by Gordon Jeremiah Berry
Traveling by airplane is stressful enough, especially when it comes to traveling internationally. Many know about those common sense things that are prohibited, such as firearms or knives. Yet, some food items are prohibited and the reasons for it are still somewhat unclear.
What Foods Are Prohibited
Any and all food that you want to carry on the plane must be checked in the X-ray machine at the Transportation Security Administration (TSA) checkpoint. The food you bring through security must be wrapped or inside a container. This would mean you cannot send something such as an unwrapped hamburger through security. While most kinds of foods that you would want to bring onto the airplane are allowed through TSA checkpoints, there are some items that travelers are not allowed or advised to bring.
When wanting to carry food onto the plane, place them in your checked baggage, or ship them ahead of time to your destination.
The list of items TSA recommends you don’t bring through security includes: cranberry sauce, creamy dips, salsa, jams, maple syrup, salad dressing, sauces, and soups. Items that are liquids should be no more than 3.3 ounces. Those items would include such things as cologne, cheese spread, peanut butter, lotions, oils and vinegars, puddings, yogurts, water bottles, perfume, snow globes, wine, liquor, and beer. When carrying liquids, in general, you would want to go by what is called the 3-1-1 “Liquid Rule”. No more than just over 3 ounces of liquid, 1 quart size bag, and liquids must be stored in a quart-sized, clear, plastic, zip-top bag. 1 Per passenger for each of these rules upon boarding an airplane.
When Traveling from the United States
Many duty-free stores in the US airports offer the approved tamper-resistant liquids, but make sure that the duty-free shop places your items in the bag in the store. What is considered “Duty-Free” meaning, liquid purchases in containers that can be purchased in the US and have the required amount of liquid allowed for carry-on luggage.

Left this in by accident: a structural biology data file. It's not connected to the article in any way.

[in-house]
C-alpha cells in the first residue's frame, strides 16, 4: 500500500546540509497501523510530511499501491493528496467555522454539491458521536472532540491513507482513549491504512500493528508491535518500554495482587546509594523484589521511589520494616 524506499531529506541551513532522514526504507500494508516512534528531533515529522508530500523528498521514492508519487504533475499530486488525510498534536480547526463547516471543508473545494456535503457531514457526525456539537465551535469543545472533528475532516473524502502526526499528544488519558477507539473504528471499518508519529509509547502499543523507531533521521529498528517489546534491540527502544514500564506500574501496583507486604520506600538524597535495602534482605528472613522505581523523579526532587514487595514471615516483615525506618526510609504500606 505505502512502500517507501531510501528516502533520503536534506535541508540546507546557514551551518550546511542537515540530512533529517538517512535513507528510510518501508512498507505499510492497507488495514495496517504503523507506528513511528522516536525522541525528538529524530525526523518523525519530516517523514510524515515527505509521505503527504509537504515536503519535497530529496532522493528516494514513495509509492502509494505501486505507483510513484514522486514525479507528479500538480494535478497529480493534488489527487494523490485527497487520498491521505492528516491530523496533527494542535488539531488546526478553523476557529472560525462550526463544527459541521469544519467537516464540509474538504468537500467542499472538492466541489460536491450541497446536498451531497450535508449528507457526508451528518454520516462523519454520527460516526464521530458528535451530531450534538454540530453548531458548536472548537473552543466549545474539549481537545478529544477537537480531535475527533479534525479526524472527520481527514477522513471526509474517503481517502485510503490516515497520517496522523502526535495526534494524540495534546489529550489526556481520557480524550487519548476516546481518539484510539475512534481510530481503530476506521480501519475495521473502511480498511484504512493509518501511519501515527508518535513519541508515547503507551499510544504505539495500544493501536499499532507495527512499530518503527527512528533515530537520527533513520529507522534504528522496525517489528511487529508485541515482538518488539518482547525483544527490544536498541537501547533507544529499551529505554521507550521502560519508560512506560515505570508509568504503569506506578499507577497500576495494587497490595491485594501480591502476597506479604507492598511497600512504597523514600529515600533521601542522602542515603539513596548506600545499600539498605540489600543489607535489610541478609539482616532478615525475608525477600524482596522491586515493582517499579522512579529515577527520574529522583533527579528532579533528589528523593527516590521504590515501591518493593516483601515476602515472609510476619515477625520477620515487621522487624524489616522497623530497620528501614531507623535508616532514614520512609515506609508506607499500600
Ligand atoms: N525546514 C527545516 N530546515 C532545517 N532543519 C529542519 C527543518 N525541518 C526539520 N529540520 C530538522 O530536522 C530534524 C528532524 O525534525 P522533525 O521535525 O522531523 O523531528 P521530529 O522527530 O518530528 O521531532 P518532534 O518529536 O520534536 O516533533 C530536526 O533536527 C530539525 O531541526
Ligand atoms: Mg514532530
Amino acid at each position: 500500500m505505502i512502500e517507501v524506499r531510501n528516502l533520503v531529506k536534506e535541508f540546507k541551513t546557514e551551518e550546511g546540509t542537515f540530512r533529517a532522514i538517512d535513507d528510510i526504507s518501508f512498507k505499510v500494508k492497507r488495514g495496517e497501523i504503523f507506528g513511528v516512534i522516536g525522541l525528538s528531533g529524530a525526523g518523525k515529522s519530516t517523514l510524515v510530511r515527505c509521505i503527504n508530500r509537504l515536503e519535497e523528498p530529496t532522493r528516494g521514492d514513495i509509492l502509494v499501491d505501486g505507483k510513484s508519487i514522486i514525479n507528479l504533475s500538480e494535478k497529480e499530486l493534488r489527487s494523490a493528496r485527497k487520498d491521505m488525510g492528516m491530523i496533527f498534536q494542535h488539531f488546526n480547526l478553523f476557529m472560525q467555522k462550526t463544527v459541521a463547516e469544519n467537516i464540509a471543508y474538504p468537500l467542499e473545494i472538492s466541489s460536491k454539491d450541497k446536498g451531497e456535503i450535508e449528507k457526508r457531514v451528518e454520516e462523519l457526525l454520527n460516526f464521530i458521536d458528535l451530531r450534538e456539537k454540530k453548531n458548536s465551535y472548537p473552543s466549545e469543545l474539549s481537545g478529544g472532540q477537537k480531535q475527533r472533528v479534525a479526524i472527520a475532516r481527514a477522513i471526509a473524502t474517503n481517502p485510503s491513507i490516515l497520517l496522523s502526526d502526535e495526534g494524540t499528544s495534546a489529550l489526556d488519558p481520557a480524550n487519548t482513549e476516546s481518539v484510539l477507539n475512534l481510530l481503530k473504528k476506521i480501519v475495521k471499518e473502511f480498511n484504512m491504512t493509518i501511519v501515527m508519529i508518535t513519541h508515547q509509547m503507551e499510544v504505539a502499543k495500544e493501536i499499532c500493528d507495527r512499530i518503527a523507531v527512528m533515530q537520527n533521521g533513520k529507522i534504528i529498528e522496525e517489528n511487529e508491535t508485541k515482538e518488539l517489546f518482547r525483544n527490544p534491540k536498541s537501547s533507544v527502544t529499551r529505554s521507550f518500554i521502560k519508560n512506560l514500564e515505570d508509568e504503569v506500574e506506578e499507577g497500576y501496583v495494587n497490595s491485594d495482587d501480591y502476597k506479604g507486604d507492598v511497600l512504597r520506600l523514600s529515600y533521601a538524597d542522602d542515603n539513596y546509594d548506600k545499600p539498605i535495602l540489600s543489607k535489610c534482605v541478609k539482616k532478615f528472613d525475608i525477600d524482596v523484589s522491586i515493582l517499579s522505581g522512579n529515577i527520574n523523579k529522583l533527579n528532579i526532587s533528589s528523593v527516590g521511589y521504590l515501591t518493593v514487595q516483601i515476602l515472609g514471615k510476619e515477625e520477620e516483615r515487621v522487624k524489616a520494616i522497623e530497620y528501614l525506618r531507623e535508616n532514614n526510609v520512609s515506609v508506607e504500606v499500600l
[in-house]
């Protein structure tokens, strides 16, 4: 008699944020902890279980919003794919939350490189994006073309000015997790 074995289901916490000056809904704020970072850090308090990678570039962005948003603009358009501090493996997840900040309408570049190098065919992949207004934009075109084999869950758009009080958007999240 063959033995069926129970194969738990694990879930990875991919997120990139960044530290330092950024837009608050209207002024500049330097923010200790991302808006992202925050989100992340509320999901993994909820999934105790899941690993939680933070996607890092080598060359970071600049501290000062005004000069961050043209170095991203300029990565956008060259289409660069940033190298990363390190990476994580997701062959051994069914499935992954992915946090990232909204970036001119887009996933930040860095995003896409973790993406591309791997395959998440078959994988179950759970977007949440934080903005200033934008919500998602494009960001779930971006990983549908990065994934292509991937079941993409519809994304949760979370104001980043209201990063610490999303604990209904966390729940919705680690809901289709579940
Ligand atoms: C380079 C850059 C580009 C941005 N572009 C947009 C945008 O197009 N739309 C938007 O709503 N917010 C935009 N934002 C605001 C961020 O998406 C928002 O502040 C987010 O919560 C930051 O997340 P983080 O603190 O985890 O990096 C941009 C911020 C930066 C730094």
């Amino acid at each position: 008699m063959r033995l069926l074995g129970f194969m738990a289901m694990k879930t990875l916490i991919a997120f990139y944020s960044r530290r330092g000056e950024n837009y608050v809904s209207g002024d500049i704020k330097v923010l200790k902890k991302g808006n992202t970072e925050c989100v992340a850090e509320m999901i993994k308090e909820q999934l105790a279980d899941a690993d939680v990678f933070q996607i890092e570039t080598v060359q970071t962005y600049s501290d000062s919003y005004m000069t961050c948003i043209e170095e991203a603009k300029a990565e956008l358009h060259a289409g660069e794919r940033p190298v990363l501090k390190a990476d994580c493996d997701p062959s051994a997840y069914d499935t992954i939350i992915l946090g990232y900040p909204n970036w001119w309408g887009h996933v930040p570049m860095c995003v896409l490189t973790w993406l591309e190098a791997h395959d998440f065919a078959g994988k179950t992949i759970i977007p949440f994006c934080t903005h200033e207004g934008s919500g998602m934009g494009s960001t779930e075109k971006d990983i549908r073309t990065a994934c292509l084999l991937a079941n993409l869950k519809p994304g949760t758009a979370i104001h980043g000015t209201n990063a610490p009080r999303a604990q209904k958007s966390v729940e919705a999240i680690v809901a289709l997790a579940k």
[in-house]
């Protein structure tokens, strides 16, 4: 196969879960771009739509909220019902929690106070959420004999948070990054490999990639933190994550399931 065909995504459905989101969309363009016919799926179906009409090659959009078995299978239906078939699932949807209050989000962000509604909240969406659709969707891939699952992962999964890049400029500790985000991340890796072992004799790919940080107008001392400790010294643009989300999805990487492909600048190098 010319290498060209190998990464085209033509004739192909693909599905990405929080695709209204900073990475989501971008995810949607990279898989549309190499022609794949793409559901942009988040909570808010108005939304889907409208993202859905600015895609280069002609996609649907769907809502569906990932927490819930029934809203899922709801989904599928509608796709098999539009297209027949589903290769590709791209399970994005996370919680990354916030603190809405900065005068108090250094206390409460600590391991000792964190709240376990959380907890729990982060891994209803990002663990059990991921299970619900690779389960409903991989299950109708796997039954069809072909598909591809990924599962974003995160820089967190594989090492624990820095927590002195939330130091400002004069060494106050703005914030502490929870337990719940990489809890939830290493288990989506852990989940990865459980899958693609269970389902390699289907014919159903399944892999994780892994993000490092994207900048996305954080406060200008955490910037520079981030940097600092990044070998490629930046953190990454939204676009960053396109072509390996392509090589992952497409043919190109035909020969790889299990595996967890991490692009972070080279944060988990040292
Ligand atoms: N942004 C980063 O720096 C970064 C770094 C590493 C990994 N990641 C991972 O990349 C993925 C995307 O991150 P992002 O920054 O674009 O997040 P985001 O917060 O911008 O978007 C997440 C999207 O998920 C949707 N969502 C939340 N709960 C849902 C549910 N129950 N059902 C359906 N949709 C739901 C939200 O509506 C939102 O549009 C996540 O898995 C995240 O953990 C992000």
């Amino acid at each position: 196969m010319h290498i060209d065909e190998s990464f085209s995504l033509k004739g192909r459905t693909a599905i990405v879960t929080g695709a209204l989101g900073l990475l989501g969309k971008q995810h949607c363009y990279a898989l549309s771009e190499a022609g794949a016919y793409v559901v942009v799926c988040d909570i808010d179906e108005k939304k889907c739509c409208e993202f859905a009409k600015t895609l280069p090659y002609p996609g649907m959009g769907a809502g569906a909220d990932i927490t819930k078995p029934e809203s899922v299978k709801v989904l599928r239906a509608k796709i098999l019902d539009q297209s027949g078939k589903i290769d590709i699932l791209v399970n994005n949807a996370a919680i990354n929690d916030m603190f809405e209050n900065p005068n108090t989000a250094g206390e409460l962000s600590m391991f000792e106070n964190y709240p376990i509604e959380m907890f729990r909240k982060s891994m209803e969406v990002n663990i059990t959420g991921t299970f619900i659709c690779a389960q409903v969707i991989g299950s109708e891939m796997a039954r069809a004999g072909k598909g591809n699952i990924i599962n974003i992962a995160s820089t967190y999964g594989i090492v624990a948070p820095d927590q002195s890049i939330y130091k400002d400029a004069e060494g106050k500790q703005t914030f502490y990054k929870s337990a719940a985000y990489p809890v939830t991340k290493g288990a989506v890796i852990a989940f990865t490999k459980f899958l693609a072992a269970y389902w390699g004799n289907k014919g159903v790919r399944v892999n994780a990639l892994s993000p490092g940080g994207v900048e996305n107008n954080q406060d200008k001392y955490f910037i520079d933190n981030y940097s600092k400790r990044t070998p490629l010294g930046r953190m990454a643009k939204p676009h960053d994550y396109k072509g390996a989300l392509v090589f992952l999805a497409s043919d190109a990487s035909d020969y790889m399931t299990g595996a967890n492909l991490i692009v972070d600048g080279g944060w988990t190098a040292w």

If you have a connecting flight in Europe, Japan, or another international destination, US duty-free liquid purchases in containers larger than three ounces will not be permitted through security checkpoints because they will not be in the International Civil Aviation Organization (ICAO) approved tamper-evidence bag. Remember, this option may not exist for every airport, so check ahead of time. The best way to make sure you avoid any problems at the checkpoint is to wait until you reach your destination to purchase your duty-free items containing liquids.
When traveling internationally with a connection, it is best to buy your duty-free items on the last leg of your trip when you do not need to pass through any more security checkpoints.
Some countries such as Japan, does not use or accept the ICAO tamper-evident duty-free bag, so travelers changing planes in Japan for other international destinations should wait to purchase any liquid.
When Traveling to the United States
Certain items face an importation restriction, and this changes accordingly depending on worldwide ongoing concerns. Currently, there is an importation restriction where Kharpa Beetle is known to exist. Countries included are India, Pakistan, Saudi Arabia, and the United Arab Emirates. Travelers are even urged not to bring rice, soybeans, safflower seeds, and Cicer species (such as chickpeas).